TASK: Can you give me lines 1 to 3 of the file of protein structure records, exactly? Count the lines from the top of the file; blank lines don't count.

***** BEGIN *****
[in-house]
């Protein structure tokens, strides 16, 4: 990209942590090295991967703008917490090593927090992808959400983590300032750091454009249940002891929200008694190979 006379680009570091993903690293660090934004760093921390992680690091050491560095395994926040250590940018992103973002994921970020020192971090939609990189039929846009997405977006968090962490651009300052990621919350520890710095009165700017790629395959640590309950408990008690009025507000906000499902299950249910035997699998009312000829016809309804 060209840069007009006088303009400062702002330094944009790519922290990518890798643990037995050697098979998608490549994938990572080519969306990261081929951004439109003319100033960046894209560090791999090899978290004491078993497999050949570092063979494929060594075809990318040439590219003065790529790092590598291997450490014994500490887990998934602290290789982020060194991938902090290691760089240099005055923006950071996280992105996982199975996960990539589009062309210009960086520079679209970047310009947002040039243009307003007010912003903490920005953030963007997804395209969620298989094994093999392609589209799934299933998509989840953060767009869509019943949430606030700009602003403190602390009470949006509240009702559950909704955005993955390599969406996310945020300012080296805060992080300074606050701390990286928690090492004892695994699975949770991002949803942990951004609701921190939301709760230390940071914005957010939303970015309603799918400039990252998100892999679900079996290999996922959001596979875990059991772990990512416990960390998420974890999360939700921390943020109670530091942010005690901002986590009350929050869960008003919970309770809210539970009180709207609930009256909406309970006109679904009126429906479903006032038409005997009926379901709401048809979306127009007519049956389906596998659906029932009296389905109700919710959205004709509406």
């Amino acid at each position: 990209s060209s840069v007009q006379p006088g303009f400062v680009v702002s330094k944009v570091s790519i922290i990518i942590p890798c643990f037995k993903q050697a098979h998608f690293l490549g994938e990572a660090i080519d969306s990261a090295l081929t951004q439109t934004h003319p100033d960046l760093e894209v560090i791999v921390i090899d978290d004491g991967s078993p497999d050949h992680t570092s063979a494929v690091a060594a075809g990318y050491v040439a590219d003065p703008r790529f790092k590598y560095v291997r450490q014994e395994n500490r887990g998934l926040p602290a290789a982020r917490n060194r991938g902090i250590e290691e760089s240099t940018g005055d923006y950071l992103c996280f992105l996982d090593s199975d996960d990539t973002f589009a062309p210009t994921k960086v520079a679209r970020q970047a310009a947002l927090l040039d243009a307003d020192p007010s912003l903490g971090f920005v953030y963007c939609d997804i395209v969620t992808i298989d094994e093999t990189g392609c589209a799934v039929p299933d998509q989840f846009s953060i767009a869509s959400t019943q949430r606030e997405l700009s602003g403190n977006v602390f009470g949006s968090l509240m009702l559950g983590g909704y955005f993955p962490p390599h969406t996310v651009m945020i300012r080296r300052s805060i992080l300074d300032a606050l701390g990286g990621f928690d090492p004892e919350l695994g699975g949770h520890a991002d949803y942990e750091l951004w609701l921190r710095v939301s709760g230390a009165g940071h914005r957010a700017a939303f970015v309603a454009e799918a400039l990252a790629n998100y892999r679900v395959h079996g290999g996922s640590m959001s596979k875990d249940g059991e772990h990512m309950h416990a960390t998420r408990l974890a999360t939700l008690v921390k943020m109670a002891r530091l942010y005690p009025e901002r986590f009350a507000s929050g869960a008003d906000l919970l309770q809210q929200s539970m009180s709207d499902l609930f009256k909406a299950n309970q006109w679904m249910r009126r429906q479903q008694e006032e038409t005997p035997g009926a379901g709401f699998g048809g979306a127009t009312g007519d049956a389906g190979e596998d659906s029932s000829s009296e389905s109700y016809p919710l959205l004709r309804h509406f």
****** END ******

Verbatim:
[in-house]
């Protein structure tokens, strides 16, 4: 990209942590090295991967703008917490090593927090992808959400983590300032750091454009249940002891929200008694190979 006379680009570091993903690293660090934004760093921390992680690091050491560095395994926040250590940018992103973002994921970020020192971090939609990189039929846009997405977006968090962490651009300052990621919350520890710095009165700017790629395959640590309950408990008690009025507000906000499902299950249910035997699998009312000829016809309804 060209840069007009006088303009400062702002330094944009790519922290990518890798643990037995050697098979998608490549994938990572080519969306990261081929951004439109003319100033960046894209560090791999090899978290004491078993497999050949570092063979494929060594075809990318040439590219003065790529790092590598291997450490014994500490887990998934602290290789982020060194991938902090290691760089240099005055923006950071996280992105996982199975996960990539589009062309210009960086520079679209970047310009947002040039243009307003007010912003903490920005953030963007997804395209969620298989094994093999392609589209799934299933998509989840953060767009869509019943949430606030700009602003403190602390009470949006509240009702559950909704955005993955390599969406996310945020300012080296805060992080300074606050701390990286928690090492004892695994699975949770991002949803942990951004609701921190939301709760230390940071914005957010939303970015309603799918400039990252998100892999679900079996290999996922959001596979875990059991772990990512416990960390998420974890999360939700921390943020109670530091942010005690901002986590009350929050869960008003919970309770809210539970009180709207609930009256909406309970006109679904009126429906479903006032038409005997009926379901709401048809979306127009007519049956389906596998659906029932009296389905109700919710959205004709509406």
């Amino acid at each position: 990209s060209s840069v007009q006379p006088g303009f400062v680009v702002s330094k944009v570091s790519i922290i990518i942590p890798c643990f037995k993903q050697a098979h998608f690293l490549g994938e990572a660090i080519d969306s990261a090295l081929t951004q439109t934004h003319p100033d960046l760093e894209v560090i791999v921390i090899d978290d004491g991967s078993p497999d050949h992680t570092s063979a494929v690091a060594a075809g990318y050491v040439a590219d003065p703008r790529f790092k590598y560095v291997r450490q014994e395994n500490r887990g998934l926040p602290a290789a982020r917490n060194r991938g902090i250590e290691e760089s240099t940018g005055d923006y950071l992103c996280f992105l996982d090593s199975d996960d990539t973002f589009a062309p210009t994921k960086v520079a679209r970020q970047a310009a947002l927090l040039d243009a307003d020192p007010s912003l903490g971090f920005v953030y963007c939609d997804i395209v969620t992808i298989d094994e093999t990189g392609c589209a799934v039929p299933d998509q989840f846009s953060i767009a869509s959400t019943q949430r606030e997405l700009s602003g403190n977006v602390f009470g949006s968090l509240m009702l559950g983590g909704y955005f993955p962490p390599h969406t996310v651009m945020i300012r080296r300052s805060i992080l300074d300032a606050l701390g990286g990621f928690d090492p004892e919350l695994g699975g949770h520890a991002d949803y942990e750091l951004w609701l921190r710095v939301s709760g230390a009165g940071h914005r957010a700017a939303f970015v309603a454009e799918a400039l990252a790629n998100y892999r679900v395959h079996g290999g996922s640590m959001s596979k875990d249940g059991e772990h990512m309950h416990a960390t998420r408990l974890a999360t939700l008690v921390k943020m109670a002891r530091l942010y005690p009025e901002r986590f009350a507000s929050g869960a008003d906000l919970l309770q809210q929200s539970m009180s709207d499902l609930f009256k909406a299950n309970q006109w679904m249910r009126r429906q479903q008694e006032e038409t005997p035997g009926a379901g709401f699998g048809g979306a127009t009312g007519d049956a389906g190979e596998d659906s029932s000829s009296e389905s109700y016809p919710l959205l004709r309804h509406f």